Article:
How is Macbeth a traitor to his kin in Macbeth?

Expert Answers
accessteacher eNotes educator| Certified Educator

Macbeth shows himself to be traitorous in so many ways. Clearly he puts his ambition and his power-hungry desires above the needs and what is best for his country, and this has tragic consequences. He is a traitor to his kin firstly in killing King Duncan, the rightful, God-appointed liege, and then he deliberately continues to act in his own interest and not in the interest of the nation that he is supposed to be ruling and supporting by perpetrating murder and slaughter in a large scale, first with Banquo and then with Macduff's family. Let us remember how Macduff describes the impact of Macbeth's rule on Scotland in Act IV scene 3 when he joins Malcolm in England:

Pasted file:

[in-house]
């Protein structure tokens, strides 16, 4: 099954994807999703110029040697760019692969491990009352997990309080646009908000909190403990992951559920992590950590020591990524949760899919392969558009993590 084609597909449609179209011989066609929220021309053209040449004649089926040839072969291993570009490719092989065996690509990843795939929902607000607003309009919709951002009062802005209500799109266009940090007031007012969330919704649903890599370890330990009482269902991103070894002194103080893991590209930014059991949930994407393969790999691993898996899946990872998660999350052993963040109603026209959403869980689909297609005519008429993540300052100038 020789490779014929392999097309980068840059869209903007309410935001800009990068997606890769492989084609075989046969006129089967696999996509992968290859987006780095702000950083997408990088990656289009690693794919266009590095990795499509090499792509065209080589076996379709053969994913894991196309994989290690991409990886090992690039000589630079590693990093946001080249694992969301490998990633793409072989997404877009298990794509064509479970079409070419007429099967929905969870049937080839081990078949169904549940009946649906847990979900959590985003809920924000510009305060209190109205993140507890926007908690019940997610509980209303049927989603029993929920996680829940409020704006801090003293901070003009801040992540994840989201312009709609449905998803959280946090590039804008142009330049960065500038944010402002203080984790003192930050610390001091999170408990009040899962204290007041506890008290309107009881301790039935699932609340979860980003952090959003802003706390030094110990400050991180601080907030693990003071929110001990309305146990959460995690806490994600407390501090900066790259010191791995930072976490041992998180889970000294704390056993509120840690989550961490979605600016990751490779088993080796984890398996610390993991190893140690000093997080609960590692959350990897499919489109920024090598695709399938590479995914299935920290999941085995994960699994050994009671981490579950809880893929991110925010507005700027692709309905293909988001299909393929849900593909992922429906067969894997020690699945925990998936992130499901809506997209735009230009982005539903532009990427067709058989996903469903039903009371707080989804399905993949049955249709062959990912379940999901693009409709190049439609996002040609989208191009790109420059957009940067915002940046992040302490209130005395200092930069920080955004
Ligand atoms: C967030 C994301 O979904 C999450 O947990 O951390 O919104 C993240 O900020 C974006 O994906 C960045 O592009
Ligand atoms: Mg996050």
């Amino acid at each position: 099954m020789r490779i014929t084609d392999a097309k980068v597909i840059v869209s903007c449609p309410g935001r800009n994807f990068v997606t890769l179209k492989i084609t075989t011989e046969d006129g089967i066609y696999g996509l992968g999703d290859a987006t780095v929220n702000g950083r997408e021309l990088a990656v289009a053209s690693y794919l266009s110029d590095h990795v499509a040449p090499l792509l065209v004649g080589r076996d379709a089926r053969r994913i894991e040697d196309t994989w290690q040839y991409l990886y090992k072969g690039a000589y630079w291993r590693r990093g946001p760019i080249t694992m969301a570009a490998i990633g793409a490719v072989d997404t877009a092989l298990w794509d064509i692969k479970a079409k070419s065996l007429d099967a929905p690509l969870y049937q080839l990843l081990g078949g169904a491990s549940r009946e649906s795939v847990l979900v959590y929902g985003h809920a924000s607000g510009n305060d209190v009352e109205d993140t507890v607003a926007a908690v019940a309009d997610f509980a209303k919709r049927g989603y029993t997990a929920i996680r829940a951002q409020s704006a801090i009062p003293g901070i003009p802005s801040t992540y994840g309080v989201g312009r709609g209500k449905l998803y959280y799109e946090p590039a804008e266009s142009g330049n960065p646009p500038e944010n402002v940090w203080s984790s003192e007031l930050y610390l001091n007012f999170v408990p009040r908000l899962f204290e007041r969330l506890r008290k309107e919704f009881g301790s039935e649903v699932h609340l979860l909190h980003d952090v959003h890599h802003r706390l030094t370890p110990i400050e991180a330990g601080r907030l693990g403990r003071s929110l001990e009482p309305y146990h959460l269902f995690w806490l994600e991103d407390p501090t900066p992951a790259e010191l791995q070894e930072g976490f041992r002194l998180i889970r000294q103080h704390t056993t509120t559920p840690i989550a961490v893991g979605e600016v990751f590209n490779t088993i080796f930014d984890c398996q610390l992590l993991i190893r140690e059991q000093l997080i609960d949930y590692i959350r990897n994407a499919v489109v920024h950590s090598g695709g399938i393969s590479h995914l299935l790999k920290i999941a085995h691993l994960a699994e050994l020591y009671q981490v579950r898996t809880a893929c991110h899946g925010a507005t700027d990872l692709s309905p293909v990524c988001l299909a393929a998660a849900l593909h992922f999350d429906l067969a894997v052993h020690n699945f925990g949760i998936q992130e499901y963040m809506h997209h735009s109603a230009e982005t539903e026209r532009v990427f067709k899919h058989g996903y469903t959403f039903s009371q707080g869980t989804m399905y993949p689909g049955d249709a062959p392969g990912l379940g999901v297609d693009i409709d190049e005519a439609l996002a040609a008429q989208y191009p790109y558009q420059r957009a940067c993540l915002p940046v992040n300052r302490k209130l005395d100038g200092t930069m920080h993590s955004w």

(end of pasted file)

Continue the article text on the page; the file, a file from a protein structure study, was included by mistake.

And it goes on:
Bleed, bleed, poor country!
Great tyranny! lay thou thy basis sure,
For goodness dare not cheque thee: wear thou
thy wrongs;
The title is affeer'd!

Scotland both here and in other locations in the play is depicted as a wounded and injured individual that is greatly suffering under the tyrannous rule of Macbeth. Macbeth, therefore, is ultimately a traitor to his kin in the way that he rules Scotland for his own benefit rather than ruling in a way that places the interests of Scots and Scotland as a whole above his own interests.